Association of State Wetland Managers - Protecting the Nation's Wetlands.

The Compleat Wetlander: Five Stories to Follow in 2016

By Jeanne Christie

This month’s issue of the Association of State Wetland Manager’s monthly e-zine – Wetland Breaking News – included a story on “Top Trends Conservationists Should be Paying Attention to but Aren’t”.  It’s an intriguing list and there are also links to other interesting stories on the web pages of Ensia, a magazine that identifies environmental solutions in action.

It inspired me to reflect on the coming year because there are also important stories impacting wetlands that will unfold in 2016.  Here are five likely to make (and in some cases continue to make) the headlines and to be important for wetland professionals to follow:

  1. Clean Water Rule – The question that looms large for the Clean Water Rule is whether and when, and in what form or forms it will be implemented.  Last week President Obama vetoed a bill to prohibit implementation of the Clean Water Rule and the Senate failed to override the veto.  There is currently a stay on implementing the rule while the Sixth District Court of Appeals considers further action.  If it does (and this seems likely) the stay will likely remain in place until after the court hears the case and reaches a decision.  If the Sixth Circuit does not take the case, lawsuits filed in both District Courts and other Appeal courts nationwide will move ahead.
  2. Lead Contamination of Flint Michigan Drinking Water System – The tragic story of the lead contaminated drinking water in Flint, Michigan continues amid questions about decisions that were made leading up to the recognition that there was a serious health problem.  There is also emerging concern that similar problems could occur elsewhere in the U.S.  And this is only part of the challenge for the nation’s water system.  When drinking water out of the tap flows into the sink, it becomes part of the wastewater system.  A survey by EPA shows an estimated $271 Billion is needed to maintain and improve the nation’s wastewater infrastructure. Additional information on the nation’s wastewater needs is available here.  The Nation has been falling behind for years in responding to the need to address the water infrastructure needs of towns and cities.  The price tag continues to grow.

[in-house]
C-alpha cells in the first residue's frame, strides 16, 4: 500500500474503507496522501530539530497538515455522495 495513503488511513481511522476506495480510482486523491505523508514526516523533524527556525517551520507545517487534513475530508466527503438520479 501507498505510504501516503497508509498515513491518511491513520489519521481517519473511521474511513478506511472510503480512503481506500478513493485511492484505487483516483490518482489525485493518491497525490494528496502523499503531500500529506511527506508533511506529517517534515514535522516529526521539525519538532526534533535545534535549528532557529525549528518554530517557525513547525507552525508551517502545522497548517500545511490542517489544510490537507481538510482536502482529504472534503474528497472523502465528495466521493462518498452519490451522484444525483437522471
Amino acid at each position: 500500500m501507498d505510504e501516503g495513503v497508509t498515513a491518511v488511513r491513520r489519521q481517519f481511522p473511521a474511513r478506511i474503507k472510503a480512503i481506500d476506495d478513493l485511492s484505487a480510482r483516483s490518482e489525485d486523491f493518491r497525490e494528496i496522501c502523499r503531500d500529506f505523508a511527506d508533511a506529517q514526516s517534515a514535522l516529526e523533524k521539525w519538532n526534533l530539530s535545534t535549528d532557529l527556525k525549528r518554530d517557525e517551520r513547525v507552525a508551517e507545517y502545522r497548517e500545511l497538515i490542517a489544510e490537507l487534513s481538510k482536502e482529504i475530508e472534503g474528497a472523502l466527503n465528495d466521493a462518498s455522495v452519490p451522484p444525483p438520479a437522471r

3. nationalwetlandcondition12816The National Wetland Conditions Assessment – In the coming weeks the U.S. Environmental Protection Agency will release the final version of first ever report on the health of the Nation’s wetlands. The draft report was published in the Federal Register late in 2015.  The report will estimate the distribution of wetlands in  “good”, “fair”, or “poor” condition nationwide and regionally.  The report is one of a series of surveys on the condition of the Nation’s waters carried out under the National Aquatic Resource Surveys program.
  4. Reissuance of Nationwide Permits – The current Section 404 Nationwide Permits General Permits will expire on March 19, 2017. Rulemaking for reissuance of the nationwide permits is expected to begin with the publication of a proposed rule early in 2016.  The great majority of actions permitted under Section 404 are carried out under general permits: an average of 53,000 general permits versus 3,600 individual permits per year from 2010 to 2014. See page 45.  The rulemaking and public comment process provides the opportunity for responding with thoughtful comments on the proposed nationwides to ensure that the actions carried out will not have cumulative negative impacts on aquatic resources. In addition the states and some tribes certify under Section 401 of the Clean Water Act that the nationwide permits are in compliance with state/tribal water quality standards and other applicable requirements.  The certification process does not take place until the final rule is published so it will be important for the final rule to be issued at the beginning of 2017.individualpermits12816
  5. Corps of Engineers V. Hawkes before the U.S. Supreme Court  A case that will be heard before the Supreme Court this year will determine whether federal courts will be able to review Clean Water Act Jurisdictional Determinations.  In December the questionspresente12816Supreme Court determined it would hear the case.  Currently when a permit for dredge and fill under Section 404 of the Clean Water Act occurs, an applicant must apply for a permit for those waters the Corps determines are subject to Clean Water Act jurisdiction or proceed without a permit and risk legal action.  The ruling in this case will determine if there is a third option: challenging the Corps’ jurisdictional determination in court.

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